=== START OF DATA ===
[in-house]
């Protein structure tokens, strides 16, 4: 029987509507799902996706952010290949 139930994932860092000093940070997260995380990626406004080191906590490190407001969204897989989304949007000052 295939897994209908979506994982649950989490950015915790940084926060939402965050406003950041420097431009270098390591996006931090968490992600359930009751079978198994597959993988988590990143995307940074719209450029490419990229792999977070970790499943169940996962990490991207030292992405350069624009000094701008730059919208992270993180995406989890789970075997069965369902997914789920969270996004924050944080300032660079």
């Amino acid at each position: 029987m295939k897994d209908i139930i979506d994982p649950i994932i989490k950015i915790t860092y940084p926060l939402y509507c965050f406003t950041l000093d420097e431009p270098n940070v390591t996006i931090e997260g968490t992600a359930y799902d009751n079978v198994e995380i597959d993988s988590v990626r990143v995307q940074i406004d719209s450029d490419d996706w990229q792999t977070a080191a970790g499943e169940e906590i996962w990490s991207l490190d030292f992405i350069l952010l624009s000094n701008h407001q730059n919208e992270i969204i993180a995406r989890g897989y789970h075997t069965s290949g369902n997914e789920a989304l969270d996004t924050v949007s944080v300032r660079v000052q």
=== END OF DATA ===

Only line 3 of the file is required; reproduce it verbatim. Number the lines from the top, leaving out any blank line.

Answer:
């Amino acid at each position: 029987m295939k897994d209908i139930i979506d994982p649950i994932i989490k950015i915790t860092y940084p926060l939402y509507c965050f406003t950041l000093d420097e431009p270098n940070v390591t996006i931090e997260g968490t992600a359930y799902d009751n079978v198994e995380i597959d993988s988590v990626r990143v995307q940074i406004d719209s450029d490419d996706w990229q792999t977070a080191a970790g499943e169940e906590i996962w990490s991207l490190d030292f992405i350069l952010l624009s000094n701008h407001q730059n919208e992270i969204i993180a995406r989890g897989y789970h075997t069965s290949g369902n997914e789920a989304l969270d996004t924050v949007s944080v300032r660079v000052q």